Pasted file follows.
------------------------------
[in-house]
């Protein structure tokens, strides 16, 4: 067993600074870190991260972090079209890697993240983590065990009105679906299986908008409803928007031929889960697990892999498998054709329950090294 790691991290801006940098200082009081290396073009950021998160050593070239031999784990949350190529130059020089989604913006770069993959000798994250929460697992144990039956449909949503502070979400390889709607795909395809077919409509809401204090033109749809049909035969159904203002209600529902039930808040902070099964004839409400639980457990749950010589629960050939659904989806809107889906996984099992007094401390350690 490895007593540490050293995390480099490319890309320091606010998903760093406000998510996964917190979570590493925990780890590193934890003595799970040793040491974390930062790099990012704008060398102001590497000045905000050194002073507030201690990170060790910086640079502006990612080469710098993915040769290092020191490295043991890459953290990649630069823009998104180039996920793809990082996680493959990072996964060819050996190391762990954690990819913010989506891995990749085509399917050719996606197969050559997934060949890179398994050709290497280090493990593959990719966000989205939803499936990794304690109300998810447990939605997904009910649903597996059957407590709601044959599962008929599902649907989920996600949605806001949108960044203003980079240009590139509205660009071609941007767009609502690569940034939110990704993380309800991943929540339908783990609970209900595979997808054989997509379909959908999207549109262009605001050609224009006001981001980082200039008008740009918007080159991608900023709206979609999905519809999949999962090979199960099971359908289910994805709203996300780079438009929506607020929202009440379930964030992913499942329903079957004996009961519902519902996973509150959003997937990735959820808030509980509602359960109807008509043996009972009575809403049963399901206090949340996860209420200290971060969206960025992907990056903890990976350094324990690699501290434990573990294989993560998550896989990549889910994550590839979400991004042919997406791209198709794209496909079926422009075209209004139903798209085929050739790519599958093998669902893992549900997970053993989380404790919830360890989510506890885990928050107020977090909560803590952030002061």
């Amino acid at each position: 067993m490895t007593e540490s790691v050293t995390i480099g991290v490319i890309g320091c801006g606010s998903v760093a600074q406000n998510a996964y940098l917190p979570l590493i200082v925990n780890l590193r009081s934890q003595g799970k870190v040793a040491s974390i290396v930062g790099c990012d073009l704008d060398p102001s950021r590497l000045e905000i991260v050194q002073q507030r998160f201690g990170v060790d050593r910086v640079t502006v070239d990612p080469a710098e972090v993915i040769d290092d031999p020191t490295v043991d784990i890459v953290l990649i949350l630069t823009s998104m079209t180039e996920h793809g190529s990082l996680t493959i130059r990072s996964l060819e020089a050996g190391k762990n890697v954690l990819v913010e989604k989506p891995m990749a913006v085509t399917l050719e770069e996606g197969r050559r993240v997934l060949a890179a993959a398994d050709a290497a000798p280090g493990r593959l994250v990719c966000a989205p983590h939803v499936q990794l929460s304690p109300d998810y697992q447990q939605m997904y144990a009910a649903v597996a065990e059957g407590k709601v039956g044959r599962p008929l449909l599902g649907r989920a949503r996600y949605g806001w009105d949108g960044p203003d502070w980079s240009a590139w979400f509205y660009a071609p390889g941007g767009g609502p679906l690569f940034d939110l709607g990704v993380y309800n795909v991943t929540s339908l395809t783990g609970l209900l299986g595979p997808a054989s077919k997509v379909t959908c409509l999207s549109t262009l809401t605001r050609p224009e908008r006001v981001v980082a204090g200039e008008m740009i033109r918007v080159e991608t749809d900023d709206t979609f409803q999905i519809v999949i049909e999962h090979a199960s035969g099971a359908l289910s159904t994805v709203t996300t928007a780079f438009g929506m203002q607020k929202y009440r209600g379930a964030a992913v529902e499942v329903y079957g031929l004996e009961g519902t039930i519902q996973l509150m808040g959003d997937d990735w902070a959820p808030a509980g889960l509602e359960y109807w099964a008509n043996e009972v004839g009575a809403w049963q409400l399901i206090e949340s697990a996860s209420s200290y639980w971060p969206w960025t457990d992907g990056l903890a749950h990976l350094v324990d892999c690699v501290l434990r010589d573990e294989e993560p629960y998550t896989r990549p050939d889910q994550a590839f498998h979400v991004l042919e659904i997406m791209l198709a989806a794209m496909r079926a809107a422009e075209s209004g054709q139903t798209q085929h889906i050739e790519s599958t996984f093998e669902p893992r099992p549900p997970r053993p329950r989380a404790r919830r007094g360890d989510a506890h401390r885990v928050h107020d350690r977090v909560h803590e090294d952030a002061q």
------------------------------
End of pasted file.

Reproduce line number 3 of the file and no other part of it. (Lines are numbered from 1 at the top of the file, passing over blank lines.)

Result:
């Amino acid at each position: 067993m490895t007593e540490s790691v050293t995390i480099g991290v490319i890309g320091c801006g606010s998903v760093a600074q406000n998510a996964y940098l917190p979570l590493i200082v925990n780890l590193r009081s934890q003595g799970k870190v040793a040491s974390i290396v930062g790099c990012d073009l704008d060398p102001s950021r590497l000045e905000i991260v050194q002073q507030r998160f201690g990170v060790d050593r910086v640079t502006v070239d990612p080469a710098e972090v993915i040769d290092d031999p020191t490295v043991d784990i890459v953290l990649i949350l630069t823009s998104m079209t180039e996920h793809g190529s990082l996680t493959i130059r990072s996964l060819e020089a050996g190391k762990n890697v954690l990819v913010e989604k989506p891995m990749a913006v085509t399917l050719e770069e996606g197969r050559r993240v997934l060949a890179a993959a398994d050709a290497a000798p280090g493990r593959l994250v990719c966000a989205p983590h939803v499936q990794l929460s304690p109300d998810y697992q447990q939605m997904y144990a009910a649903v597996a065990e059957g407590k709601v039956g044959r599962p008929l449909l599902g649907r989920a949503r996600y949605g806001w009105d949108g960044p203003d502070w980079s240009a590139w979400f509205y660009a071609p390889g941007g767009g609502p679906l690569f940034d939110l709607g990704v993380y309800n795909v991943t929540s339908l395809t783990g609970l209900l299986g595979p997808a054989s077919k997509v379909t959908c409509l999207s549109t262009l809401t605001r050609p224009e908008r006001v981001v980082a204090g200039e008008m740009i033109r918007v080159e991608t749809d900023d709206t979609f409803q999905i519809v999949i049909e999962h090979a199960s035969g099971a359908l289910s159904t994805v709203t996300t928007a780079f438009g929506m203002q607020k929202y009440r209600g379930a964030a992913v529902e499942v329903y079957g031929l004996e009961g519902t039930i519902q996973l509150m808040g959003d997937d990735w902070a959820p808030a509980g889960l509602e359960y109807w099964a008509n043996e009972v004839g009575a809403w049963q409400l399901i206090e949340s697990a996860s209420s200290y639980w971060p969206w960025t457990d992907g990056l903890a749950h990976l350094v324990d892999c690699v501290l434990r010589d573990e294989e993560p629960y998550t896989r990549p050939d889910q994550a590839f498998h979400v991004l042919e659904i997406m791209l198709a989806a794209m496909r079926a809107a422009e075209s209004g054709q139903t798209q085929h889906i050739e790519s599958t996984f093998e669902p893992r099992p549900p997970r053993p329950r989380a404790r919830r007094g360890d989510a506890h401390r885990v928050h107020d350690r977090v909560h803590e090294d952030a002061q």